The United States unilaterally proclaimed on Saturday that UN sanctions against Iran are back in force and promised to punish those who violate them, in a move that risks increasing Washington's isolation but also international tensions.
"Today, the United States welcomes the return of virtually all previously terminated UN sanctions on the Islamic Republic of Iran," US Secretary of State Mike Pompeo said in a statement.
According to him, the measures were "back in effect" from 8:00 pm Washington time (0000 GMT Sunday).
The government of US President Donald Trump also promised to "impose consequences" on any UN member state which does not comply with the sanctions, even though it is one of the only countries in the world which believes they are in force.
The threat is formidable: those deemed to be in defiance by Washington will be denied access to the US financial system and markets.
"If UN member states fail to fulfill their obligations to implement these sanctions, the United States is prepared to use our domestic authorities to impose consequences for those failures and ensure that Iran does not reap the benefits of UN-prohibited activity," Pompeo stated.
He promised that measures would be announced in coming days against "violators."
– 'False claim' –
With 45 days to go until the November 2 election, Trump could unveil those measures during his speech at the UN General Assembly on Tuesday.
However Washington is almost alone on the issue: all the other great powers — China, Russia and also the US' own European allies — have challenged the claim.
"Any decision or action taken with a view to re-installing (the sanctions) would be incapable of legal effect," France, Britain and Germany said in a joint letter sent Friday to the Security Council and of which AFP has obtained a copy.
The Americans themselves realize the statement is a "false claim," Iranian foreign minister Javad Zarif said Saturday.
How did the UN arrive at this spectacular stand-off between the leading superpower and the rest of the planet? To answer that, one has to go back at least one month.
In mid-August, Trump's administration suffered a resounding defeat at the UN Security Council when it tried to extend the embargo on conventional weapons being sent to Tehran, which was due to expire in October.
Pompeo made an unusually vehement attack on France, Britain and Germany, accusing them of "siding with Iran's ayatollahs," and on August 20 announced a controversial move known as the "snapback," which aimed to re-establish all sanctions against Tehran a month later.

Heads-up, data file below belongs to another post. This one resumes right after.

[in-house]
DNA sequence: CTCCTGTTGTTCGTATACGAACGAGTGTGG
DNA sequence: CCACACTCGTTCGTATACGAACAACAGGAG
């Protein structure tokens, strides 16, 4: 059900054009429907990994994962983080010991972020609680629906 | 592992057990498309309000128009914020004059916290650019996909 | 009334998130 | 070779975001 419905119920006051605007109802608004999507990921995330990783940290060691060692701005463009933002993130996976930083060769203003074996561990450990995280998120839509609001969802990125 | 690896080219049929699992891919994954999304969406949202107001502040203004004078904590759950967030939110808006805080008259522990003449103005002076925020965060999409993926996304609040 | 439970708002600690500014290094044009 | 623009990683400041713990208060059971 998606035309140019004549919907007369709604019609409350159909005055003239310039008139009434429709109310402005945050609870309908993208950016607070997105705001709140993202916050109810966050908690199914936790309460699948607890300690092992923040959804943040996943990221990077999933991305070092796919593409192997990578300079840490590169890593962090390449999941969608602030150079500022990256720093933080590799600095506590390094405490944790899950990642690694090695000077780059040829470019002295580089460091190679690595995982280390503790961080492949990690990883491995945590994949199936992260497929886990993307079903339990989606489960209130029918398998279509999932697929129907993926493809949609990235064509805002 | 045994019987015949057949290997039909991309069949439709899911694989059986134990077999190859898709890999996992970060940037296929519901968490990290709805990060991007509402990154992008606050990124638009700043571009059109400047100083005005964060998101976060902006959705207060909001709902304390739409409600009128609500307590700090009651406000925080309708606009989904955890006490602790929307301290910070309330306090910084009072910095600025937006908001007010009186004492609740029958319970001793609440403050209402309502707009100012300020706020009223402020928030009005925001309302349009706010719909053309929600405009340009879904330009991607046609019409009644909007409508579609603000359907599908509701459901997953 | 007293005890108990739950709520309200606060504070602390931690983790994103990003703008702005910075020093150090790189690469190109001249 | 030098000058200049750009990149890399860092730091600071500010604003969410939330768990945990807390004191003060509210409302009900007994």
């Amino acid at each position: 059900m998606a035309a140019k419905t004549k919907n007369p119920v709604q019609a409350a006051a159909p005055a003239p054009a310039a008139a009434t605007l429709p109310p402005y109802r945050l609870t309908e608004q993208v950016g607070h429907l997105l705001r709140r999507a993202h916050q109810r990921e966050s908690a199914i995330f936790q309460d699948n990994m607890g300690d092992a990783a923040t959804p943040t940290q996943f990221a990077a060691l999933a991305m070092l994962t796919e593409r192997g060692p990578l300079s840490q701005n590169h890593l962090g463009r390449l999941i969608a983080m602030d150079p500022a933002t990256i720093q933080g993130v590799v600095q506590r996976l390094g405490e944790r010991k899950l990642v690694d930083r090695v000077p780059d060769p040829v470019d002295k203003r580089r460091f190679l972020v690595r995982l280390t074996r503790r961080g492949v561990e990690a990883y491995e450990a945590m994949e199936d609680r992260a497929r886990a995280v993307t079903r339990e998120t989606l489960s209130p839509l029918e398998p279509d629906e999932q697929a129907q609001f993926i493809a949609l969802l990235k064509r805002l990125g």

The sanctions were lifted in 2015 when Iran signed on to an international agreement not to seek to build nuclear weapons.
But Trump said that the landmark accord, negotiated by his predecessor Barack Obama, was insufficient and withdrew the US from the agreement in 2018, then renewed and even strengthened Washington's bilateral sanctions.
– Legal pirouette –
At the moment, the US is insisting it is still a participant in the agreement that it stormed out of, but only so that it can activate the "snapback" option.
Virtually every other member of the Security Council disputes Washington's ability to execute this legal pirouette, and the council has not taken the measure any further.
But this dialogue of the deaf has gone on unabated: The Trump administration acts as if the international sanctions are in place, while the rest of the international community continues to act as if nothing has changed.
Washington is hammering home that the arms embargo has been extended "indefinitely" and that many activities related to Tehran's nuclear and ballistic missile programs are now subject to international sanctions.
But "I don't see anything happening," said one UN diplomat. "It would be just a statement. It's like pulling a trigger and no bullet coming out."
Another diplomat deplored the "unilateral" US act, saying that "Russia and China are sitting, happy, eating popcorn, watching" the "huge destabilizing fallout" between Washington and its European partners.
But if the United States were to carry out the threat of secondary sanctions, tensions could continue to spiral.